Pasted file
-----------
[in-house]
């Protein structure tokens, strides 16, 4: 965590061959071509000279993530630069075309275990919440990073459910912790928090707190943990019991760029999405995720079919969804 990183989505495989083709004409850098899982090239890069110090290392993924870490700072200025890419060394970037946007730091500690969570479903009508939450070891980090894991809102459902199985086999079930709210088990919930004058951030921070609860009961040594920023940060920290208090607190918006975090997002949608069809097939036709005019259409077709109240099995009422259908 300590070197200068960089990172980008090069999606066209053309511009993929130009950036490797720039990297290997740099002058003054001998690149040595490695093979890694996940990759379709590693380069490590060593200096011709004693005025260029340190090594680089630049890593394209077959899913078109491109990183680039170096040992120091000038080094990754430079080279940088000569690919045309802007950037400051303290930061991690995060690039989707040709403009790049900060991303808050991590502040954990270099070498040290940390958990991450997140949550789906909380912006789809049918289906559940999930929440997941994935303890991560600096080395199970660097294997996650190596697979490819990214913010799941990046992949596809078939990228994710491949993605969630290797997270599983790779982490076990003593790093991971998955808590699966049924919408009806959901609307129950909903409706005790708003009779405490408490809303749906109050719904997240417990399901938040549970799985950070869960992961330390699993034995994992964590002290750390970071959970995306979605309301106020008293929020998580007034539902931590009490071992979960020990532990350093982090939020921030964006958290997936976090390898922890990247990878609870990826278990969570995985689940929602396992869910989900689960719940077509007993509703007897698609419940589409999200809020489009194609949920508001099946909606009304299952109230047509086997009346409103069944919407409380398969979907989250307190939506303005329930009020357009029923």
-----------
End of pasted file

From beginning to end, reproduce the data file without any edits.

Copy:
[in-house]
């Protein structure tokens, strides 16, 4: 965590061959071509000279993530630069075309275990919440990073459910912790928090707190943990019991760029999405995720079919969804 990183989505495989083709004409850098899982090239890069110090290392993924870490700072200025890419060394970037946007730091500690969570479903009508939450070891980090894991809102459902199985086999079930709210088990919930004058951030921070609860009961040594920023940060920290208090607190918006975090997002949608069809097939036709005019259409077709109240099995009422259908 300590070197200068960089990172980008090069999606066209053309511009993929130009950036490797720039990297290997740099002058003054001998690149040595490695093979890694996940990759379709590693380069490590060593200096011709004693005025260029340190090594680089630049890593394209077959899913078109491109990183680039170096040992120091000038080094990754430079080279940088000569690919045309802007950037400051303290930061991690995060690039989707040709403009790049900060991303808050991590502040954990270099070498040290940390958990991450997140949550789906909380912006789809049918289906559940999930929440997941994935303890991560600096080395199970660097294997996650190596697979490819990214913010799941990046992949596809078939990228994710491949993605969630290797997270599983790779982490076990003593790093991971998955808590699966049924919408009806959901609307129950909903409706005790708003009779405490408490809303749906109050719904997240417990399901938040549970799985950070869960992961330390699993034995994992964590002290750390970071959970995306979605309301106020008293929020998580007034539902931590009490071992979960020990532990350093982090939020921030964006958290997936976090390898922890990247990878609870990826278990969570995985689940929602396992869910989900689960719940077509007993509703007897698609419940589409999200809020489009194609949920508001099946909606009304299952109230047509086997009346409103069944919407409380398969979907989250307190939506303005329930009020357009029923």